There’s a wide variety of holidays to help wrap up the year celebrating with family and friends. Developing a greater awareness and understanding of different holidays this season is an important first step to respecting all traditions. It’s essential to be aware that everyone celebrates different holidays based on their unique cultural and religious beliefs.
Few months present as many multicultural celebrations as December. From the most well known holidays like Christmas and Haunukkah to Ōmisoka and Rohatsu, the last month before the new year is accompanied by celebrations all over the world. Take a look at several popular holidays below!
Christmas is celebrated all over the world, by many different countries, cultures, and yet they majorly follow similar traditions of the Christian roots. In countries like Mexico, Christmas celebrations can last up to three weeks. It kicks off with the celebration of the birth of the Virgin of Guadalupe on December 12 and ends with Three Kings day on January 6. On Three Kings Day, children can wake up to presents left in their shoes just like the offerings brought to celebrate the birth of baby Jesus. This is a bit different than customs followed in the U.S., as it is a generally celebrated holiday, and many observe Christmas Day without any religious influences. We also like to celebrate it mostly on the day of Christmas here, spent with family and friends opening presents, while Christmas Eve tends to be the main day of celebration in Latin American countries.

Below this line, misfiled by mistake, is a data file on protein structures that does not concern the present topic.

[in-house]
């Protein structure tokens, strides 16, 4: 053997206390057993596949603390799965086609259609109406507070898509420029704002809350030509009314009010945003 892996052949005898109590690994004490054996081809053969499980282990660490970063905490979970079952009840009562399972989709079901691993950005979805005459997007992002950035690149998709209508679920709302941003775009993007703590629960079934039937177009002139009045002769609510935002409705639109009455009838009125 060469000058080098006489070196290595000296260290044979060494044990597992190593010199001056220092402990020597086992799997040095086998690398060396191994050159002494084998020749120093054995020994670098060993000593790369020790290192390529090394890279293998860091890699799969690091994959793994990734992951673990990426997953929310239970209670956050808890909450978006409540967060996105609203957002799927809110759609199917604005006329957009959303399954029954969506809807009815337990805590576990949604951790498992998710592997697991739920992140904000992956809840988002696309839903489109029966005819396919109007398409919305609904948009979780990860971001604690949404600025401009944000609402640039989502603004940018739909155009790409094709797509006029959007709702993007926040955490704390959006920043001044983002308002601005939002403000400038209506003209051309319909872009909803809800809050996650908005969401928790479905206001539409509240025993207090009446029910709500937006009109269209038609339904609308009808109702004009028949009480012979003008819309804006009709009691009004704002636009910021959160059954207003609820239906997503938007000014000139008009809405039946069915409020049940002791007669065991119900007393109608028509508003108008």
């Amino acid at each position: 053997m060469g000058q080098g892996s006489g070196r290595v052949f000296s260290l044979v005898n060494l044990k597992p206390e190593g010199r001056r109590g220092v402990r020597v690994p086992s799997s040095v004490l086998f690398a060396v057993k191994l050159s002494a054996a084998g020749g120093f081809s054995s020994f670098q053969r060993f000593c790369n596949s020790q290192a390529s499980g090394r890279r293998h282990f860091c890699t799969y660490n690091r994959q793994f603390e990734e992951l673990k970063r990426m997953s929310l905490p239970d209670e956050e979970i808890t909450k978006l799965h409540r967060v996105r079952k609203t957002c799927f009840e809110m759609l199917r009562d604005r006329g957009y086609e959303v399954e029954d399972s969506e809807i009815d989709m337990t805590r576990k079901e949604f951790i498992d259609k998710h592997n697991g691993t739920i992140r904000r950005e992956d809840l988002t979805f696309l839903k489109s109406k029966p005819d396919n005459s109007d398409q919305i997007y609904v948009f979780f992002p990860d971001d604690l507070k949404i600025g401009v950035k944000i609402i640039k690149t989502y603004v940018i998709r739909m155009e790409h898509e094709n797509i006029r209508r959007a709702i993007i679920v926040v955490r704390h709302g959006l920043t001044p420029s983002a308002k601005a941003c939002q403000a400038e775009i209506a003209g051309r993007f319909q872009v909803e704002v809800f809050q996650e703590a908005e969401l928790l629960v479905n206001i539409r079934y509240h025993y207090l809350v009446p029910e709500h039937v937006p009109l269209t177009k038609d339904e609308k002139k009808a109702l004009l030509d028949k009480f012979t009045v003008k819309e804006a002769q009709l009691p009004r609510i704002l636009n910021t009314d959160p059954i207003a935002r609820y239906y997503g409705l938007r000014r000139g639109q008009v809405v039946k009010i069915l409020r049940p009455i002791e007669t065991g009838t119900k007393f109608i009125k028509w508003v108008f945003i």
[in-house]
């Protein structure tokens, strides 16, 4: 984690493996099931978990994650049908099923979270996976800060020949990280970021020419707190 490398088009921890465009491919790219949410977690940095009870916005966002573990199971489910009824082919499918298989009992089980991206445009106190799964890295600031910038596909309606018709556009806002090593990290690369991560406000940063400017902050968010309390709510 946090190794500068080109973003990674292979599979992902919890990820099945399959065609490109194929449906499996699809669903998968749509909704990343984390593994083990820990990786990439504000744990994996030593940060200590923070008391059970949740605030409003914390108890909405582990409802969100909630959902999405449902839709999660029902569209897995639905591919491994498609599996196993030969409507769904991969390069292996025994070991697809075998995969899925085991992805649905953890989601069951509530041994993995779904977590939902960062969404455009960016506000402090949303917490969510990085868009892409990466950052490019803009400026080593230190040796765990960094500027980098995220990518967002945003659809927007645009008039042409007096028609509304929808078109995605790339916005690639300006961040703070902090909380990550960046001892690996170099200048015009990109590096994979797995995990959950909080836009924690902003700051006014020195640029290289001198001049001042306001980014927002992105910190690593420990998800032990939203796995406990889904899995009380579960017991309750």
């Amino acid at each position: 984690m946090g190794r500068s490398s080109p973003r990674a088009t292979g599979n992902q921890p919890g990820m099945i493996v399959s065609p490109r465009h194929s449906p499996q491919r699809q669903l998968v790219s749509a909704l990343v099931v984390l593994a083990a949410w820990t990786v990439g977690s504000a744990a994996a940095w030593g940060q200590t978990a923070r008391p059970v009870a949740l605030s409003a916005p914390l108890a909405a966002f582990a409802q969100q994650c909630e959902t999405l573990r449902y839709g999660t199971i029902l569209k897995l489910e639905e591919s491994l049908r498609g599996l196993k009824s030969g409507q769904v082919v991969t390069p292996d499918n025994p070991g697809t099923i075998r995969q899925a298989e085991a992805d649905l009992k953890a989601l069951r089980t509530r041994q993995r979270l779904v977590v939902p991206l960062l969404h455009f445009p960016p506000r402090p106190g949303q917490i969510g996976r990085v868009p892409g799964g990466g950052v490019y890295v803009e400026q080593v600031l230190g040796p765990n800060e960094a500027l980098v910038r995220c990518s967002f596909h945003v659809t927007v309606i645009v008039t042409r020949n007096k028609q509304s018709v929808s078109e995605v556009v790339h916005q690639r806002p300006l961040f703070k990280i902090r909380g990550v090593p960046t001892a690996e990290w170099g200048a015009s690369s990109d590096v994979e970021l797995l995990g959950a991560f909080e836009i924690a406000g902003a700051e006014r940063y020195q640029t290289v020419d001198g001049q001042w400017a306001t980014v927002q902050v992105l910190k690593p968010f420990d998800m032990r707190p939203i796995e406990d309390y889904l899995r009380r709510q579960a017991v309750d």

Hanukkah is celebrated in the Jewish religion as a celebration of the end of the Maccabean Revolt and the rededication of the Second Temple in Jerusalem. While many are familiar with the Menorah, did you know that during the first celebration it was said that there was only enough oil to keep the candles lit for a single day, yet the flames continued to burn for eight days and nights?! Because of this, the Menorah has remained a tradition, lighting a candle for every night of celebration until the eighth day when all candles are lit. Hanukkah is celebrated with families for all eight days, including the singing of Hanukkah songs, playing games such as the dreidel, and eating traditional potato latkes. Here at A&M, a large-scale Menorah currently sits in Rudder Plaza for the entirety of Hanukkah for all the students and faculty of campus to observe from November 28 until December 6.